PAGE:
The Queen Victoria Market was built on the site of Melbourne’s first cemetery. It is now the largest open-air market in the southern hemisphere, with a colourful (and criminal) history, from mafia killings and extortion rackets to piracy crackdowns. As well as stalls for meat, fish, deli goods fruit and vegetables and general goods it has a range of permanent shops and eating places including the famous American Doughnut Kitchen food van.
The Queen Victoria Market was not the first Melbourne market. The first official fruit and vegetable market was the Western Market, established in 1841. It was established close to the Yarra River in the block bounded by Market, Collins and Williams Streets and Flinders Lane. The location of the Western Market meant goods could easily be unloaded from boats and transported to the market halls. As the railways expanded the market’s proximity to Flinders Street Station was also an advantage.
Other city markets included the Eastern Market (originally the Hay Market) on the corner of Little Collins and Exhibition Streets which officially opened in 1847 and the later, splendidly elaborate, Melbourne Fish Market with its clock towers, turrets and copper spires, which opened in 1890.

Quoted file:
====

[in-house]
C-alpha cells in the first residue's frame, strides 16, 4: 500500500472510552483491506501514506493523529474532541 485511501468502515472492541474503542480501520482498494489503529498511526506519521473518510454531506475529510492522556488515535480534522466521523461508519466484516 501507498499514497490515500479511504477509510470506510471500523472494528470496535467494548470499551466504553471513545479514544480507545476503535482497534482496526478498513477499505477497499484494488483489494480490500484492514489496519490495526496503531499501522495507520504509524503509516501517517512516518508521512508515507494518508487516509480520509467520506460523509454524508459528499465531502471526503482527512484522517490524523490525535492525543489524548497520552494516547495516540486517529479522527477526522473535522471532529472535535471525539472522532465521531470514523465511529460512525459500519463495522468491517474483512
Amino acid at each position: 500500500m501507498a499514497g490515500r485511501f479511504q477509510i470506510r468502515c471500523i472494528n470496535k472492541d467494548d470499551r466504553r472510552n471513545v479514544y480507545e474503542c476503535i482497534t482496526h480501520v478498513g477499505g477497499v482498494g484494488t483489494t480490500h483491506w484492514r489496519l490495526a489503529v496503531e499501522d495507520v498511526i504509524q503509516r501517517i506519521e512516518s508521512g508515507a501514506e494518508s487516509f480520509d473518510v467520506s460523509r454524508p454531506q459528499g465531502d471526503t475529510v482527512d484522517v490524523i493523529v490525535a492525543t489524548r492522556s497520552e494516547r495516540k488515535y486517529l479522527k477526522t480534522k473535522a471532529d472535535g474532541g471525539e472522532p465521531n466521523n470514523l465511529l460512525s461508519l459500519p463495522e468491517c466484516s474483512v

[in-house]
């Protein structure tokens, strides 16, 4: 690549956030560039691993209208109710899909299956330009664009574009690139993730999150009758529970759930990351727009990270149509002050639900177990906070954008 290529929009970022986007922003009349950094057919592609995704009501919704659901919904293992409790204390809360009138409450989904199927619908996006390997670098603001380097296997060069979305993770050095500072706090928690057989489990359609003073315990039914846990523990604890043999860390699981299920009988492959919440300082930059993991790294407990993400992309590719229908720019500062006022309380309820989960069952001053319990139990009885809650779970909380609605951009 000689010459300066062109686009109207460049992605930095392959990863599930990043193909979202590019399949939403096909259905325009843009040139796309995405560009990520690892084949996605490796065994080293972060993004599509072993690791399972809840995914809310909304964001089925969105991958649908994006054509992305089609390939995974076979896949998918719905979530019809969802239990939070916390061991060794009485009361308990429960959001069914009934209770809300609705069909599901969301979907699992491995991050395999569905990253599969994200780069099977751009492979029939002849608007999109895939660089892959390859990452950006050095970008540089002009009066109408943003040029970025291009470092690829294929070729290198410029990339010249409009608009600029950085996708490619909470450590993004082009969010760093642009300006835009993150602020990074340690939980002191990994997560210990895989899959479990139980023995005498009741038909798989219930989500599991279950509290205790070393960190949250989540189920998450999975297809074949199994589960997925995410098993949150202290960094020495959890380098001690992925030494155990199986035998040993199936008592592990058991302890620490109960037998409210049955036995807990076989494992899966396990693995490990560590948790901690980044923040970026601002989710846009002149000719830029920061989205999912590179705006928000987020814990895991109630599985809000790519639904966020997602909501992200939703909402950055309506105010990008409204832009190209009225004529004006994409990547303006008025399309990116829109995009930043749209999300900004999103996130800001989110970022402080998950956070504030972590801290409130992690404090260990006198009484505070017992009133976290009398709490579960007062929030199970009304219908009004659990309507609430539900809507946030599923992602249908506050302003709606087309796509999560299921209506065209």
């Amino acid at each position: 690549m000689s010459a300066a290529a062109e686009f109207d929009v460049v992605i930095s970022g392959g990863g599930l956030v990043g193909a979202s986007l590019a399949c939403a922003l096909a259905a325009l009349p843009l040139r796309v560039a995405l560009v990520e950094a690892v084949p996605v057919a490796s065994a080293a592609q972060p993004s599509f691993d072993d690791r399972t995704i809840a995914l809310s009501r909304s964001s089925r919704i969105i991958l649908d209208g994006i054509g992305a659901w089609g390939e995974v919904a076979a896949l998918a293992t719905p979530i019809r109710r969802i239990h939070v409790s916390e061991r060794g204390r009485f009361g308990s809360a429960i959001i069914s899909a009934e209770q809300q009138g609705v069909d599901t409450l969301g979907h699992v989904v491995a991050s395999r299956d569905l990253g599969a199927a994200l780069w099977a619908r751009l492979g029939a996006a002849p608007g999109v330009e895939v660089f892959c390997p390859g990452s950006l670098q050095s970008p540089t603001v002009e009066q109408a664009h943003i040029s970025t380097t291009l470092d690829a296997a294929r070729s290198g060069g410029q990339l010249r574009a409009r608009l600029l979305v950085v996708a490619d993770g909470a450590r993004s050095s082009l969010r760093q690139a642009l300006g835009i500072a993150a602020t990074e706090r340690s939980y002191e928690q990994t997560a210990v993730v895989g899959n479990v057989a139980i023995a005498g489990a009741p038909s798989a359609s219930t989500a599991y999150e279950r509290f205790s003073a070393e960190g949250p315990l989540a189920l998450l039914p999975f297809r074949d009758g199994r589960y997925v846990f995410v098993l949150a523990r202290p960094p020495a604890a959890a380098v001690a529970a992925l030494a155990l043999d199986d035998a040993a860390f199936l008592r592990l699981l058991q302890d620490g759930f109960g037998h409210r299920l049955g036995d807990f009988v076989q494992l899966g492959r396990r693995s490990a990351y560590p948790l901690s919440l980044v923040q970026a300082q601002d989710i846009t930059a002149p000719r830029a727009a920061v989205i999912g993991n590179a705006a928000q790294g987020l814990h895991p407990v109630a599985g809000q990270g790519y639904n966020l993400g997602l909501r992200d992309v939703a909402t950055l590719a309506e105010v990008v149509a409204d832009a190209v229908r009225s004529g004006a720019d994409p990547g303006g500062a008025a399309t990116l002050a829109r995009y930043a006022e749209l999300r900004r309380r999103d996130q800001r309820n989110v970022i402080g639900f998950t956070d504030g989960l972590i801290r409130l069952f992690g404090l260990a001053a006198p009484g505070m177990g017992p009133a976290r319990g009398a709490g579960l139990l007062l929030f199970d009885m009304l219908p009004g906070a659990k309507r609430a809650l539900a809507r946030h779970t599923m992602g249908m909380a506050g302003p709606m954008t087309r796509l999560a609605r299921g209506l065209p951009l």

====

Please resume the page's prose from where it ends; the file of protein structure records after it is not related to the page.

Of Melbourne’s great 19th-century markets, only the Queen Victoria Market survives. In the mid-20th century, the wholesale market for fruit and vegetables was associated with Mafia activities among the many Italian growers, resulting in the murder of several market traders. As a result, during the 1960s, a Royal Commission was held leading to the relocation of the wholesale market to Footscray in 1970. The Queen Victoria Market became a retail market only. It now has a National Heritage listing.